Monday, March 8, 2010

Quotes or inches?

Most word processing and layout programs included a feature some years ago called “smart quotes.” This feature automatically turns straight inch-marks (" ") on your computer keyboard to typographer's quotation marks (“ ”). It's so common now, most of us never think about it. But when you are setting up your eBook or Web page, you may not be using your standard word processor. Most text editors and code editors still use the inch-mark because it is a vital part of XML coding. So, you need to know the correct code to insert in your XML or XHTML document to get the right punctuation.

The first thing to know is what character-set encoding to use. When I started in eBooks about 10 years ago it was often a pain to get special characters, but about that time an encoding called “UTF-8” became common. This extended character set will enable you to retain the special characters from your word processing file and to add special characters with a simple code. The following is a code sample for the head of the XHTML in your eBook.
<!DOCTYPE html PUBLIC "-//W3C//DTD XHTML 1.0 Transitional//EN" "">
<html xmlns="">

<meta content="text/html; charset=utf-8" http-equiv="Content-Type" />
<title>Untitled 1</title>

Notice that in the code sample we use the inch-mark instead of typographer’s quote.

Next, you need the right characters in your eBook. If you use the utf-8 charaset, the quotation marks, em-dashes, apostrophes, and other special characters you used in your text file should render correctly. If you find that they are not, you need to use the actual entity from the XHTML entity list. For most characters, there is a pseudo-English name for the entity. For all characters, there is a numeric code that you can use to get the right character. Below is a chart of the most common entities in novel publishing.

&ldquo;&#8220;left double quotation mark
&lsquo;&#8216;left single quotation mark
&rdquo;&#8221;right double quotation mark
&rsquo;&#8217;right single quotation mark
&emsp;&#8195;em space
&ensp;&#8194;en space
&nbsp; &#160; no-break space = non-breaking space
&mdash;&#8212;em dash
&ndash;&#8211;en dash
&copy;©&#169;©copyright sign
&hellip;&#8230;horizontal ellipsis = three dot leader

If you'd like a more complete explanation of entities and how to use them, Elizabeth Castro’s Character Entity References in HTML 4 and XHTML 1.0 site is the best available.

Monday, March 1, 2010

Glaring errors

I’ve looked at a lot of eBooks over the past ten years and find that there are a very few glaring errors that are common (not in every book, or from every publisher) but that could be avoided on most displays with a couple of small adjustments. If you are currently designing or creating an eBook, here are the top glaring errors and how to avoid them.
  1. No margins. Nothing makes readers less comfortable reading a book than having the type slammed straight up against the edge of the screen. In some few instances, this is necessary because of the type of content or the size of the screen, but readers will find your book much easier to read if there is a margin on the sides and the top and bottom. How do you get it? In your CSS, set margins on “@page.” Most of the readers are using this to get consistent margins on every page. Use this code in your CSS: @page {margin: 5%;}. This will allot 5% of the width and height of your reader to white space between each edge of the screen and the type.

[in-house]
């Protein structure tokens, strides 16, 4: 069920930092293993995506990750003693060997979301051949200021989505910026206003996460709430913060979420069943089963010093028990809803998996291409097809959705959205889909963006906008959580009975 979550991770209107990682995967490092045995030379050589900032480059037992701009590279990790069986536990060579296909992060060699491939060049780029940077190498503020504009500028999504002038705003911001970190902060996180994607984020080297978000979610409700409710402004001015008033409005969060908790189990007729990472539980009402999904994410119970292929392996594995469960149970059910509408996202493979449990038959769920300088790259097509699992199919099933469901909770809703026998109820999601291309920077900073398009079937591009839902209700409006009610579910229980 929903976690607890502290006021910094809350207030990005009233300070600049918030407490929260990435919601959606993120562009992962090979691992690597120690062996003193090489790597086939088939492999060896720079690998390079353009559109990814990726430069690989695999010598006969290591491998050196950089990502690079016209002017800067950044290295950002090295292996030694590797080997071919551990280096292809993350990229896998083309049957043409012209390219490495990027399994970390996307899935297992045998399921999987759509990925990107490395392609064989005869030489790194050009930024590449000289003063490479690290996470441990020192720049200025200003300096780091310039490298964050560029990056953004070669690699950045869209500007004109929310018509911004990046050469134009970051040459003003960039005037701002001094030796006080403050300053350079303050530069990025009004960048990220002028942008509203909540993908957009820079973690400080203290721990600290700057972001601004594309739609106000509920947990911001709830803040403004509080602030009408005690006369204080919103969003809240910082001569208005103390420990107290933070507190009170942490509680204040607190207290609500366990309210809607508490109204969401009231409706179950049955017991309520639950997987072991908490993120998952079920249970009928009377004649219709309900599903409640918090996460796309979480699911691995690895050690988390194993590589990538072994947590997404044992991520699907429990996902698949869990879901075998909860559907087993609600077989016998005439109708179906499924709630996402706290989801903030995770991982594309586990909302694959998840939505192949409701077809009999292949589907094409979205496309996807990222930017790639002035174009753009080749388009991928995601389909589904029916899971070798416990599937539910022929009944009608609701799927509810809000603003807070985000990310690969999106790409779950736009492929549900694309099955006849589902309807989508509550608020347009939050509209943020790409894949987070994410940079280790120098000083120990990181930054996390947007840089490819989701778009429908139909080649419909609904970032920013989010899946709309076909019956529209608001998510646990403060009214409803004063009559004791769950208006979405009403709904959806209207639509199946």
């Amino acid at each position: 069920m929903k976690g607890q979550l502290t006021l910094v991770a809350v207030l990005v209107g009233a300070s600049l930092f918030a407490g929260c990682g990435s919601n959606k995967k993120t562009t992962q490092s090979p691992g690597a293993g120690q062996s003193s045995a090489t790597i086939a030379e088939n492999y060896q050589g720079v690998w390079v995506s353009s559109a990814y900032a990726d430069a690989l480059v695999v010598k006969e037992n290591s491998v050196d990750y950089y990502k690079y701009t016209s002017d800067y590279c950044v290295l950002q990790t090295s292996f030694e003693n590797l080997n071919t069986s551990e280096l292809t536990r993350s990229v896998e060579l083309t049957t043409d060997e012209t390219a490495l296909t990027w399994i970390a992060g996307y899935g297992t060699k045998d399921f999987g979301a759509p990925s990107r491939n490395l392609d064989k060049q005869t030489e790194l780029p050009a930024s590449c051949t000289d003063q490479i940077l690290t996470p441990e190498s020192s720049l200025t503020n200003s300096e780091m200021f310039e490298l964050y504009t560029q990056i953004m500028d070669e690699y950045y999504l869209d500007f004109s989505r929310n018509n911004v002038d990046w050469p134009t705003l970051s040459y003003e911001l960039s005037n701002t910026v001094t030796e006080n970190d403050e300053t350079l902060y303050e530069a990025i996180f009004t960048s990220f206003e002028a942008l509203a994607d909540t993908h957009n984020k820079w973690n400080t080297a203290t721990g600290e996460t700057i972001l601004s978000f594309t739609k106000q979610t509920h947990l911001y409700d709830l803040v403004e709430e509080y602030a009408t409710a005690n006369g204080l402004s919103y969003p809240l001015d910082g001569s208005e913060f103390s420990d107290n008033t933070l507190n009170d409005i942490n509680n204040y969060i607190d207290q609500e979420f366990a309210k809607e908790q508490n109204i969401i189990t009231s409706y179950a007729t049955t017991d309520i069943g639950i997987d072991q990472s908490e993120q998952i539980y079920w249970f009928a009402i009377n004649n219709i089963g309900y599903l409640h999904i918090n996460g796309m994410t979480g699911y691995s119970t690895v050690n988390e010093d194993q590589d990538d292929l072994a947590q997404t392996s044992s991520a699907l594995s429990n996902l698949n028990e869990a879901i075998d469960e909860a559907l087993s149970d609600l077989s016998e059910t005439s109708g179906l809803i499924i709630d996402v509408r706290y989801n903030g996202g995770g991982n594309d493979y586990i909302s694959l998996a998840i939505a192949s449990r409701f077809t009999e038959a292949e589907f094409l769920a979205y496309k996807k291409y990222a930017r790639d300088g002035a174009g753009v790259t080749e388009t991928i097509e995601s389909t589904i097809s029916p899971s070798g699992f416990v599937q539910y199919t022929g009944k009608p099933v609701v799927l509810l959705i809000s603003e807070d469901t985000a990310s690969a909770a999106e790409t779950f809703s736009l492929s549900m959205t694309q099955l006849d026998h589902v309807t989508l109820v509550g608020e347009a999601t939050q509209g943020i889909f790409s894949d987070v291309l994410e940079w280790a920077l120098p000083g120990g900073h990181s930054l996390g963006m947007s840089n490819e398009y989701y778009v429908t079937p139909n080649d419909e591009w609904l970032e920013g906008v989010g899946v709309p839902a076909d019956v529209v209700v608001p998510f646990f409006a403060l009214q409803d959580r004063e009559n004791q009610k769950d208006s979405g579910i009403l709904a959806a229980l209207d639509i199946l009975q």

2. Double-spaced paragraphs. Most Web browsers (on which eReaders have been based) skip space between paragraphs and have no indents on the first line of text in a paragraph. While that works well for largely unformatted scrolling text on large screens, it is not common in actual books. If you want a natural book-reading experience, you want paragraphs to follow on the next line and be indented slightly on the first line. I’ve seen a lot of instances where designers add the paragraph indent, but don’t remove the space between paragraphs. To correct this, use the following CSS in your ePub package: p {margin:0; text-indent:1.5em;}. That makes a pretty nice indent. Of course you can adjust the width of the indent as you see fit.

  3. Font-size and line-height. Standard defaults on most readers use 12-point type and 1.2-1.3 ems (%) for line-height (leading if you are a traditional designer). The result is that on some readers the type looks huge and crowded. Some readers will override whatever you set with their own defaults, but more commonly, this is considered the realm of the book designer. Make the type a little smaller and the line-height a little bigger. This will relax your reader’s eyes a bit and give them more enjoyment of your great novel. Use the “*” pseudo-element in CSS to accomplish this. * {font-size:0.83em; line-height:1.5em;}. Again, you can experiment with these settings to find your own favorites.

You’ll notice that I’ve used the measurement unit “em” a lot. This is the most flexible unit in CSS. It bases measurements on the default font-size. It can be a little tricky, though. When we set the default font-size at “*,” the 0.83em (the same as saying 83% in this instance) is based on the device default font-size. You could also specify a font-size in familiar units like “10pt.” Line-height and indents in ems are always based on the font-size of the element. So in the examples above, a normal paragraph would have 10-point type, 15 points of leading (1.5em) and a first line indent of 15 points (1.5em).

By following these three simple adjustments in your ePub CSS, you’ll change your books from looking amateurish to professional. More advanced tips will come in the near future!